Class and conduct
Staff in the hotel always smile back and return the greeting. For them, it is obviously a repeated game (both individually, for tips, and collectively, for repeat business). I wonder if the gardener had been working at an area where most homes are occupied. Would he have been conditioned to smile back and return the greeting? Does he do that with the owners of these resort villas when they're in town?
More importantly, are those workers who smile and return the greeting secretly resentful, and would they like to keep a stern face and fierce gaze like the gardener I've just met? When one gives a significant tip, are they genuinely happy and appreciative, or are they secretly resentful that a sum of money that one considers substantial may be insignificant to another (a tip)?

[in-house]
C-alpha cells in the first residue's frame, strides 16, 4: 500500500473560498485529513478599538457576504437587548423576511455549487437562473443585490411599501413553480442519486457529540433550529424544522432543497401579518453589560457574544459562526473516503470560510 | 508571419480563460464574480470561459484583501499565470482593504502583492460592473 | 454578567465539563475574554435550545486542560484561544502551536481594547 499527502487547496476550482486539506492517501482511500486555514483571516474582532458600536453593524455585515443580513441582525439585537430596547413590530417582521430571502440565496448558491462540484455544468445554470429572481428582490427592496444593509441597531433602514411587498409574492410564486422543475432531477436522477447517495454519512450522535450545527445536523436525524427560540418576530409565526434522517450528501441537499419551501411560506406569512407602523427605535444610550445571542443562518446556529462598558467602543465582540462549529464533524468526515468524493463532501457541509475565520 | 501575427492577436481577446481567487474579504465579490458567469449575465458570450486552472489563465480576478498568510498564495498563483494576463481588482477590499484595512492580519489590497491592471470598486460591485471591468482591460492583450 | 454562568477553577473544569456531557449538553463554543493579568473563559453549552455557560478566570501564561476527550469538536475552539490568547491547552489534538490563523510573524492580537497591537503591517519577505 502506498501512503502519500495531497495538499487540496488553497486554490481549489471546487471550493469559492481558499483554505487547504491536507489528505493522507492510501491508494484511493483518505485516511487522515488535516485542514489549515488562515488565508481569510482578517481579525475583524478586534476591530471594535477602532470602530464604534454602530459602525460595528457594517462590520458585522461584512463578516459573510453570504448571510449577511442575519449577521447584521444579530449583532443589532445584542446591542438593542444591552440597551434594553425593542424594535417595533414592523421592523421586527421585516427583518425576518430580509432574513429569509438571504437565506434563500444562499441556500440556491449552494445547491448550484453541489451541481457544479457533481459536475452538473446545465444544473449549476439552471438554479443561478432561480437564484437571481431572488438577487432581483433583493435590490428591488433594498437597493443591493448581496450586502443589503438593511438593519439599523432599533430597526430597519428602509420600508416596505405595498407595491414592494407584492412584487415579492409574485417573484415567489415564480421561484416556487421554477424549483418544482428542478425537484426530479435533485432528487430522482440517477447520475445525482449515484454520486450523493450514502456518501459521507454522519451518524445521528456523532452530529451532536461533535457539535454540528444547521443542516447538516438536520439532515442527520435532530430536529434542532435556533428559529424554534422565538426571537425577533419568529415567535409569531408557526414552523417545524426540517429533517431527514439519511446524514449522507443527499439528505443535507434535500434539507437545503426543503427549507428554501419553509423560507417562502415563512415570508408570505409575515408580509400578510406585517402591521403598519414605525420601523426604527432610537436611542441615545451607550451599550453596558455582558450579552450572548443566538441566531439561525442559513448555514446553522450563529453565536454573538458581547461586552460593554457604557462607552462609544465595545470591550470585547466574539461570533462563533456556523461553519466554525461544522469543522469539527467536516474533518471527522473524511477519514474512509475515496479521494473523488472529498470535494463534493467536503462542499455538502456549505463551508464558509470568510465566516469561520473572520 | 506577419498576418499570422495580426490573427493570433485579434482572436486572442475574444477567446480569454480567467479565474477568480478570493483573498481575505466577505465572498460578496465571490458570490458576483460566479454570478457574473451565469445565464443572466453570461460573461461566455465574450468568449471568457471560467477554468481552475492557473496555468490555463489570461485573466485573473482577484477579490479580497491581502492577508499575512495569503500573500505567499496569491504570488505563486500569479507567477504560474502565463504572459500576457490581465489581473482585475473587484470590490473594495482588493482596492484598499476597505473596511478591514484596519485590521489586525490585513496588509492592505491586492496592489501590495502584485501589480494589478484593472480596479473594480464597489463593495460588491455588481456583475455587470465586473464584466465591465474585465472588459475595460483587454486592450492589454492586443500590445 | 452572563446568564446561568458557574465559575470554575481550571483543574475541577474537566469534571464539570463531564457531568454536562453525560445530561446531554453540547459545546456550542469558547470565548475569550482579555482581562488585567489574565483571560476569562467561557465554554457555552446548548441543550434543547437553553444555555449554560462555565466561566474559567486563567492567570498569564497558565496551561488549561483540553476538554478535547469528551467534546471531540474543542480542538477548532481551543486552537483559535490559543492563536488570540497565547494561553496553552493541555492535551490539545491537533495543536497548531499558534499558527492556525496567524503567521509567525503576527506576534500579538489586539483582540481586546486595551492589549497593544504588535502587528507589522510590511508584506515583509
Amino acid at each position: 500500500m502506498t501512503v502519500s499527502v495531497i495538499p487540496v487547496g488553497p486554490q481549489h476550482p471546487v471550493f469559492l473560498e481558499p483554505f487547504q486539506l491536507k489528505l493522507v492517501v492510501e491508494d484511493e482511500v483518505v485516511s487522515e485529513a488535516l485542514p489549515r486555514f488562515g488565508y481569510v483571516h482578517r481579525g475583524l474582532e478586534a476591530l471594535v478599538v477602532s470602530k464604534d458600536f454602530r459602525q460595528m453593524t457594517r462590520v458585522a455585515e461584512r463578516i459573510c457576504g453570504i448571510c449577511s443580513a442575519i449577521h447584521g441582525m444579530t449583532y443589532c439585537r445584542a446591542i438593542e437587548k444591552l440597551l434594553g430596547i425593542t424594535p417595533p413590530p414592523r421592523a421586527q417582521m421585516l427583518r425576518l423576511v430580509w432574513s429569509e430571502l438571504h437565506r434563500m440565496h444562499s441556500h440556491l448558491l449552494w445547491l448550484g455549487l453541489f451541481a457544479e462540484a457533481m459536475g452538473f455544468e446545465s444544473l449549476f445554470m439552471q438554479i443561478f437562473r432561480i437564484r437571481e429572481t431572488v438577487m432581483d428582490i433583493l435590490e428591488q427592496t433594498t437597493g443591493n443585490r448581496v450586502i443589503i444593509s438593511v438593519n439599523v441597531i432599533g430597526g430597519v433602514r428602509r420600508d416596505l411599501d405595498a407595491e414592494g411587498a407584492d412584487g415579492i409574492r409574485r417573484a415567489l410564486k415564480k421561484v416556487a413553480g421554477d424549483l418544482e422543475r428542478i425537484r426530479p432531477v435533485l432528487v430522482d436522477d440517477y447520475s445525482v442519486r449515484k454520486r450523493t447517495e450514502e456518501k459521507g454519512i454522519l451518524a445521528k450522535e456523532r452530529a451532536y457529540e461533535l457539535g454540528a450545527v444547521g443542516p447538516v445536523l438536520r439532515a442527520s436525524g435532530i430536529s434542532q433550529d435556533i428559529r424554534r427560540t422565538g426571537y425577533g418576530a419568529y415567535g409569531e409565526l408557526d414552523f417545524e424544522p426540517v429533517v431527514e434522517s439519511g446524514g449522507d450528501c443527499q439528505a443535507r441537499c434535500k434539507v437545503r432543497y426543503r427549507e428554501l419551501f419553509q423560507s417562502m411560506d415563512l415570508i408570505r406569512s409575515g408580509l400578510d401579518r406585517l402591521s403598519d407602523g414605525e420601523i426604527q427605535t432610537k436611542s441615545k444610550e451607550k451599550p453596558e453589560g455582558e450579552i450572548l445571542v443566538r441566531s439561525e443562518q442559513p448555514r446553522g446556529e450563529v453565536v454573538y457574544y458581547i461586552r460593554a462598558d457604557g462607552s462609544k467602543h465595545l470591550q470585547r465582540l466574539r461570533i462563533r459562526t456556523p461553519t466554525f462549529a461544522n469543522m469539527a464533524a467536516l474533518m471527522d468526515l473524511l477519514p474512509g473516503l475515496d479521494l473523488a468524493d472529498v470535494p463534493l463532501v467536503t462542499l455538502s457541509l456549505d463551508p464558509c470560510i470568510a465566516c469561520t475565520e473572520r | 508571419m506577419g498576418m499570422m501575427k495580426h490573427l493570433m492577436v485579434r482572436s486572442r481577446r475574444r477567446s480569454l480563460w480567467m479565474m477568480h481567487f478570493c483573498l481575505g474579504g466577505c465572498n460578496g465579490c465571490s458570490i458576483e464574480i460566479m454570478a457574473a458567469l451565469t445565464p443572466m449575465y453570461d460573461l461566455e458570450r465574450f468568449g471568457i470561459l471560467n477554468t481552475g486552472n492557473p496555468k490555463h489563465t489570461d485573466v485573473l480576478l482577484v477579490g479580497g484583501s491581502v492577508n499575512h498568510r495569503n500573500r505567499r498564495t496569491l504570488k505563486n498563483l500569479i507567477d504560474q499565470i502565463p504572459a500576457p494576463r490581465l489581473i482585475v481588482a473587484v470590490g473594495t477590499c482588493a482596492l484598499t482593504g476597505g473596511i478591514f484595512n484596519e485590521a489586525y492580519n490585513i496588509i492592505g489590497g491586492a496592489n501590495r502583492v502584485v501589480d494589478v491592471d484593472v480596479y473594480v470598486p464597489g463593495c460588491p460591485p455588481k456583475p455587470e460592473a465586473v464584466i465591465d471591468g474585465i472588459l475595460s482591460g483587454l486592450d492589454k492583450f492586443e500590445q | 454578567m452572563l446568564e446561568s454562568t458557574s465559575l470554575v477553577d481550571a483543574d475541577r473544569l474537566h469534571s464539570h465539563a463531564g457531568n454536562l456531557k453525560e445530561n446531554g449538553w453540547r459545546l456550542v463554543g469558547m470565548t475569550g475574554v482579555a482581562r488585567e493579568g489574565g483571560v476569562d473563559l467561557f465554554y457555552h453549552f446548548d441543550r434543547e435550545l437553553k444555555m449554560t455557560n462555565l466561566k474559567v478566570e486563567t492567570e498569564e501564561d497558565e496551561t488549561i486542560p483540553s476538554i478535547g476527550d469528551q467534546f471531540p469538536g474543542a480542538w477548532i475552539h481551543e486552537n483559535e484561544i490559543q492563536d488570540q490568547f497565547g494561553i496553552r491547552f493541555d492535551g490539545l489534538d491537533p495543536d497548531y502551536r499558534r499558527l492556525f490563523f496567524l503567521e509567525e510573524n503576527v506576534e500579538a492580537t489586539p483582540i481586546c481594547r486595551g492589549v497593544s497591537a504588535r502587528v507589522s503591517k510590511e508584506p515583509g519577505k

Does the same extend to those whom we help? Especially, conversely, if you help someone of a higher class unselfishly, do they resent it? About 25 years ago, my friend RS introduced me to two great economists, RR and MM. The latter two were working on a paper and wanted someone to help them solve their model numerically. I gladly helped them out, and it only took a few hours. A few months later, MM was giving a seminar at Caltech and showed me a draft paper with the authors listed as MM, RR and El-Gamal. I didn't tell him that I always follow alphabetical order, but told him what is more important: I didn't contribute a whole lot to the paper, so a "thank you" in the footnote would suffice. RR later sent me a contract to be paid as a consultant for the work that I had done on the paper. I was deeply offended at the time. I guess that I was offended that he was offended (a lowly person like me should have been delighted to get a coauthorship with him, and should have accepted it gratefully). He was obviously a great man, and I should have accepted it, just like this gardener should have smiled back and reciprocated the greeting.